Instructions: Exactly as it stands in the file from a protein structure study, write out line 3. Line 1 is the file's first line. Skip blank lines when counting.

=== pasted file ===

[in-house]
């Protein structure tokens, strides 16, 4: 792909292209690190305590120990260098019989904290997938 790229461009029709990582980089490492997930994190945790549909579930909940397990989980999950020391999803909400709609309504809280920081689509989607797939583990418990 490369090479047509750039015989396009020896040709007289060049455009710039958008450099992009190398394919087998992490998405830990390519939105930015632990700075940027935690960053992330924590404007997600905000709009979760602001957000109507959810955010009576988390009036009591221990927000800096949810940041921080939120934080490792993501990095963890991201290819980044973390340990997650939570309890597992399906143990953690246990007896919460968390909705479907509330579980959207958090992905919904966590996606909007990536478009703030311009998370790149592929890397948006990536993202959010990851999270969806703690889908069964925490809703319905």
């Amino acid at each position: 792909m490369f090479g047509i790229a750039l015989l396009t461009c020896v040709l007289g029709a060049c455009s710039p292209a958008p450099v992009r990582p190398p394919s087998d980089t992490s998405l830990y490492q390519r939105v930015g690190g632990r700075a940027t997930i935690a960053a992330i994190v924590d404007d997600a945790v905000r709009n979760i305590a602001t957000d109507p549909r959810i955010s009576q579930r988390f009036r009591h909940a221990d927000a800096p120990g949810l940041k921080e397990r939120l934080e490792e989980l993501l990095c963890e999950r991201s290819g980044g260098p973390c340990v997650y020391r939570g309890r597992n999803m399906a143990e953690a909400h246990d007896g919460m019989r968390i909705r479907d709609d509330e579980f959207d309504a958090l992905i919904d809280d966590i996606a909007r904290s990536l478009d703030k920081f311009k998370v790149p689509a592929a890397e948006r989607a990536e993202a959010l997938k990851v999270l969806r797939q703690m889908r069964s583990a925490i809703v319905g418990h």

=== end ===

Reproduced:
């Amino acid at each position: 792909m490369f090479g047509i790229a750039l015989l396009t461009c020896v040709l007289g029709a060049c455009s710039p292209a958008p450099v992009r990582p190398p394919s087998d980089t992490s998405l830990y490492q390519r939105v930015g690190g632990r700075a940027t997930i935690a960053a992330i994190v924590d404007d997600a945790v905000r709009n979760i305590a602001t957000d109507p549909r959810i955010s009576q579930r988390f009036r009591h909940a221990d927000a800096p120990g949810l940041k921080e397990r939120l934080e490792e989980l993501l990095c963890e999950r991201s290819g980044g260098p973390c340990v997650y020391r939570g309890r597992n999803m399906a143990e953690a909400h246990d007896g919460m019989r968390i909705r479907d709609d509330e579980f959207d309504a958090l992905i919904d809280d966590i996606a909007r904290s990536l478009d703030k920081f311009k998370v790149p689509a592929a890397e948006r989607a990536e993202a959010l997938k990851v999270l969806r797939q703690m889908r069964s583990a925490i809703v319905g418990h």